Microwave to Continuous Flow Tech Transfer

I’m not sure if it was in the generic scheme of the reactions performed, the authors of the work or the title translating microwave methods to flow that got me: truth is it was a bit of all three in a recent publication (Beilstein JOC 2011). The scheme had a para-nitro diaryl ether, which for me means an amine handle with multiple substitution patterns on both rings — reliving my sorafenib days at Bayer ( I did a lot of Ullmann reactions, uugh, although the microwave did prove handy!). The authors of course are front and center of the flow chemistry community and lastly there have been a number of papers taking microwave methods and transferring them into flow methods — and I do believe we will see more of these. It’s meaningful and there are advantages to both.

Although Dr. Watts and Dr. Wiles probably didn’t have kinase inhibitors in mind, the para-amino diaryl, heteroaryl motif and diaryl motif is found bountiful in the literature. So taking an illustration of a microwave model from JD Moseley (Org. Biomol. Chem., 2010) and later work by O. Kappe and JD Moseley (Green Chem 2011), they studied and compared micro-reactor and microwave approaches to the reaction scheme below:

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For a starting point, W/W point to the studies by M/K’s stop flow microwave conditions and point to the lack of energy benefit in using microwave conditions on a larger scale due to the limited penetration depth and lack of energy efficiency. Add to this in both a batch and stop-flow capacity where the heating and cooling in a microwave mode does not help the cause. All true, although I would point out that with auto-sampler and improved cooling in many of the latest microwave developments (Anton Paar, CEM), the man hours to make libraries of compounds would be the more efficient technology.

To perform the flow experiments, W/W used a Labtrix S1 (Chemtrix) (shown below). The system consists of a glass micro-reactor that is positioned on a thermally regulated stage, which enables reactions to be performed between −15 and 195 °C. Reagent solutions are delivered to the reactor through a series of syringe pumps (0.1 to 25 µL·min−1) and the system is maintained under a back pressure of 25 bar, which enables reactants and solvents to be heated above their atmospheric boiling point whilst staying in the liquid phase. The reactant flow rates, reactor temperature and sample collection point is automated and the system has an in-line pressure sensor that monitors the system pressure throughout the course of an investigation. The software enables the effect of reaction time, temperature and reactant stoichiometry to be investigated in an automated manner whilst the system is operated, unattended, within a fumehood — the software is something where the flow manufacturers have developed a much more extensive data retrieval and display compared to their microwave counterparts – although I do like the onboard screens on the microwave for daily operation.

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Using a two-feed system they are able to control the reactants, temperature, flow-rate and stoichiometry of the reagents and base during the studies with a reaction time of 10 minutes to compare to the microwave method. The first set of results were nearly identical to that of the mw method. While it is a side note, it is fair to mention that one of the positives of flow is that nearly all solvents can be used for experimentation and for microwaves, one has to choose how to handle the situation. Not all solvents absorb microwave energy….and with that, a choice of absorbing material or vessel will need to be made for the reaction conditions. The nice thing if you look at the conditions used, 195C with a max of 25 bar of pressure will allow most organic solvents as an option under these conditions (hexane, CH2Cl2, toluene, EtOH, EtOAc, Dioxane, MeCN, DMA) in a microwave set-up.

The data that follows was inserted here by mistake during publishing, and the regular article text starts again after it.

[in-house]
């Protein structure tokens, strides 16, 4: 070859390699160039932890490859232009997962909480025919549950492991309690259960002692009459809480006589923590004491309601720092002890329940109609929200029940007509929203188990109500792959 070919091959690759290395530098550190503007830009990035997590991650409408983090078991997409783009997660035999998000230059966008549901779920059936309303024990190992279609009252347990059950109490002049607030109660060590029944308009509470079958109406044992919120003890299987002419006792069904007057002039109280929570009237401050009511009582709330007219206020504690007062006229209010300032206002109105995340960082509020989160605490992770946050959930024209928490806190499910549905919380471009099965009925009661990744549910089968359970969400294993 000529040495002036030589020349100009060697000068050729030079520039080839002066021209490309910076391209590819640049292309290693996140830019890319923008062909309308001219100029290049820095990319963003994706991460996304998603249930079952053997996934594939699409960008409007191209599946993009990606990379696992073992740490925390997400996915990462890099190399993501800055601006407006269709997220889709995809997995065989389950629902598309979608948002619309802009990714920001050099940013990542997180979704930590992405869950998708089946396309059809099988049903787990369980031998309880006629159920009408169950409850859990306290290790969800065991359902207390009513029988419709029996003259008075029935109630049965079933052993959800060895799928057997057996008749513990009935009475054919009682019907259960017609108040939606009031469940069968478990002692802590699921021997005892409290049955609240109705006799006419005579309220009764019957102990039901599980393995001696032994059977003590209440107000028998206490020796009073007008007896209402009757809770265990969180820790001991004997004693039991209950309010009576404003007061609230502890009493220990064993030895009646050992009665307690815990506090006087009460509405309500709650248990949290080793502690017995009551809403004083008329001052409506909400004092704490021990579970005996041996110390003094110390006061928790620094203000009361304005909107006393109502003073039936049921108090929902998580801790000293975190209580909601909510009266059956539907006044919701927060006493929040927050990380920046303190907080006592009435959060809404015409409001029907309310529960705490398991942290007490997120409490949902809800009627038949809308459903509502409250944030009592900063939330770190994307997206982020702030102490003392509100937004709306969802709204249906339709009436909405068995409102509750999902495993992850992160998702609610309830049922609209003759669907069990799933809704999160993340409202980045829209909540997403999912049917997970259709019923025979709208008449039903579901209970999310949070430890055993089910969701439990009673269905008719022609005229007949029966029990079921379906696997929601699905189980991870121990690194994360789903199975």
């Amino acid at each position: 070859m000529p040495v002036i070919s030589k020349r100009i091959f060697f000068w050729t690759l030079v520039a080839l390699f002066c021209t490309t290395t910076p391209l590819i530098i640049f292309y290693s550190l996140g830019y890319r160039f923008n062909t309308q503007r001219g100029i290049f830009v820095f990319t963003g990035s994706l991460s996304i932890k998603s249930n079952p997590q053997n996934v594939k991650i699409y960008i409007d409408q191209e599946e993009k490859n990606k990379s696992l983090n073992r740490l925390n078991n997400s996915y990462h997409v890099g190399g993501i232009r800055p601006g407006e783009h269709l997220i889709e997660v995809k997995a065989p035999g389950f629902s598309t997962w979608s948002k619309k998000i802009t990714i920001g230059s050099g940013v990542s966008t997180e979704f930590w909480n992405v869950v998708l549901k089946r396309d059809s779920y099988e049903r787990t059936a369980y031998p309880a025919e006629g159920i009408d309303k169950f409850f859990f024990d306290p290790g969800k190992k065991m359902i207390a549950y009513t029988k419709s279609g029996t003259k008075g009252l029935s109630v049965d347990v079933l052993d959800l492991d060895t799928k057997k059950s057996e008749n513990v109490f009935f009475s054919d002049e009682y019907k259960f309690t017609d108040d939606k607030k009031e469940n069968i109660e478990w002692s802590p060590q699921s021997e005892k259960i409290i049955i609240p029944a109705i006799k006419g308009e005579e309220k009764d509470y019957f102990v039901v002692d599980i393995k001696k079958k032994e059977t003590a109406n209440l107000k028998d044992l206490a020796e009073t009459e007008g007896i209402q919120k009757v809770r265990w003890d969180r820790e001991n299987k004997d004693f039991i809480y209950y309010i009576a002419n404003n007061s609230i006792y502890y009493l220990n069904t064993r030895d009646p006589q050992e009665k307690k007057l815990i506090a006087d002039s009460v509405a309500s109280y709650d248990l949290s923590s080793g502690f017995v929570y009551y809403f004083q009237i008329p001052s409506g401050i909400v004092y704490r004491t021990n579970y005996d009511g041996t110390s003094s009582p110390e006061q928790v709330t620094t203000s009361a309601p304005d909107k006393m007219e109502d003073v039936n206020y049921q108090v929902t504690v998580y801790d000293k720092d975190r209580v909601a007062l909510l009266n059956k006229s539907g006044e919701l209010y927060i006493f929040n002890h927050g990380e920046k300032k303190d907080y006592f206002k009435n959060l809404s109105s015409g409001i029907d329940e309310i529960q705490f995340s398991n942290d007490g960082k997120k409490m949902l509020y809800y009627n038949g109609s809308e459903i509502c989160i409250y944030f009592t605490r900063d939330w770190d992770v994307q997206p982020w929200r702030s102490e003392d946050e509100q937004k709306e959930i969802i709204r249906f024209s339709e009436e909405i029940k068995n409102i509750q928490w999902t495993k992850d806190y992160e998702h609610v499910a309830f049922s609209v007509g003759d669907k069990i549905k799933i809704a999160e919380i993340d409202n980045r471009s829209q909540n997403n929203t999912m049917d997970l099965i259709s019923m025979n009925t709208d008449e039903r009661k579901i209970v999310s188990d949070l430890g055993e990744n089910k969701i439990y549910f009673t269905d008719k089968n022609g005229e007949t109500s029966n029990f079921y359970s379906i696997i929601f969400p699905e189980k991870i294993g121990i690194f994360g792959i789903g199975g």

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Following the initial set of experiments, they found a reduction in reaction time for this reaction from 10 minutes to that of about 1 min to complete the reaction. In addition, MeCN was a suitable replacement for DMA — which will work for either technology. In addition, with the feedlines separating organic base for the other reactants, they screened a number of bases to identify the best choice with some striking differences in bases used. Although we can all probably decide in retrospect which bases would have or did provide the best results, the ability to screen and scope reactions provides an excellent way to move from small to large scale methods in a data driven format.

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Now that I talked about some of the basic features in the paper, I will leave the rest for you to dive into — there are additional efforts made to understand the reaction with several different substitution patterns, a move from organic bases to inorganic bases — a nice added value with biphasic aqueous inorganic bases used, where mixing can be employed in microfluid development of reaction conditions. This was a nice example of a transfer of technology from microwave to micro-reactor conditions with pluses in a number of areas — and some things to think about where microwave conditions can be used as the preferred method on small scale. Overall I think these are the things that should be discussed at length as a strategy is being developed for a particular project — both showing the capability as an enabling technology depending on the application need. Happy Reading!


2 thoughts on “Microwave to Continuous Flow Tech Transfer

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